Saturday, September 27, 2008

One thing I think is strange about (post III). . . .


I grew up in a small town in Southern Oregon with a population of 10,000. Portland, with the 568,380 people who live there, seemed humongous. Chicagoland (the area south of Milwaukee through the city of Chicago to Indiana) has a population of 10 million residents. It is the 3rd largest metropolitan area in the United States behind New York and Los Angeles. It took us nearly an hour and a half to drive 15 miles from the suburbs to Uptown Chicago and it wasn't even rush hour. It was really interesting to see the different boroughs we traveled through in such a short distance, from Latino to black to Jewish communities, sometimes within a few blocks.

I don't know about crime statistics in Chicago, but instantly I noticed these hard-to-miss boxes attached to some of the telephone poles.

The blue lights on top of these boxes flashed so that citizens wouldn't miss them, the department actually dubbed them "Operation Disruption" in that they hoped it would deter crime. They are pretty hard to miss, the "Chicago Police" logo on the side, CPD trademark black and white checkered stripe. We knew what it was, it was somewhat annoying and obtrusive, and we could see them from blocks away. Basically they were screaming "you are entering a high crime area!" These little boxes have 360 degree surveillence, and gunshot detectors that can find the location of a gunshot within 20 feet. Many people like the surveillence boxes because they deter crime, and it is a constant presence. And they are even paid for with seized drug money -- kinda funny, drug dealers and drugies are actually paying for the police to watch them :)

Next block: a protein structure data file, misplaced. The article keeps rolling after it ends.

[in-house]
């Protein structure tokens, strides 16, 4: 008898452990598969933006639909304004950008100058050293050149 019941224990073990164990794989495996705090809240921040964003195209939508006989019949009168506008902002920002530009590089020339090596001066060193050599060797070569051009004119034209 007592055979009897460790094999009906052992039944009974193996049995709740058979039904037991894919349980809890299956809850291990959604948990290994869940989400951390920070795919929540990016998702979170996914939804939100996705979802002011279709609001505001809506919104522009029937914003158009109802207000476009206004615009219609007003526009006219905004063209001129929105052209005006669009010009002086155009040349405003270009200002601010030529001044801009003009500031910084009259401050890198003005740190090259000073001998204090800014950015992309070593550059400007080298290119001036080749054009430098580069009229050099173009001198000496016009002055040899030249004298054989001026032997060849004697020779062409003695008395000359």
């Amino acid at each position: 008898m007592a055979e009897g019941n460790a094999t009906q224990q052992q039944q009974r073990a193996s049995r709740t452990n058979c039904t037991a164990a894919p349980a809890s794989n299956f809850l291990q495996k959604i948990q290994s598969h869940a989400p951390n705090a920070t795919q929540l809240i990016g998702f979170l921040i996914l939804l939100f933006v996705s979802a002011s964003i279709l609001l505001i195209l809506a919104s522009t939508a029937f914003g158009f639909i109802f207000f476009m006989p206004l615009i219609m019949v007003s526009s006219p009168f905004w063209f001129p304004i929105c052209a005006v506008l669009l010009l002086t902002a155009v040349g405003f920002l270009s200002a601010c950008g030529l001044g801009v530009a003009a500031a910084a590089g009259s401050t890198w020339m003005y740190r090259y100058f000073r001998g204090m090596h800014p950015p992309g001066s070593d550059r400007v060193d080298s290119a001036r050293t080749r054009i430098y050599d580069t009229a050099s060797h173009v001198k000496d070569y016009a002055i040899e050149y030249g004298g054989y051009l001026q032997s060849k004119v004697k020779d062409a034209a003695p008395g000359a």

Now the strange part. They are moving towards a second generation of police surveillence -- hidden cameras. These things are less obtrusive and in-your-face. Unless you know what to look for, you wouldn't even notice them, which won't "disrupt" much crime if people don't know they are cameras.The biggest question is when will the government start to move towards completely undetectable surveillence? I'm not a big conspiracy theorist, and I don't spend much time worrying about what the government is watching me do -- mainly because I'm not doing anything illegal -- but it reminds me of George Orwell's 1984.

Wednesday, September 24, 2008

One thing I think is strange about (post II). . . .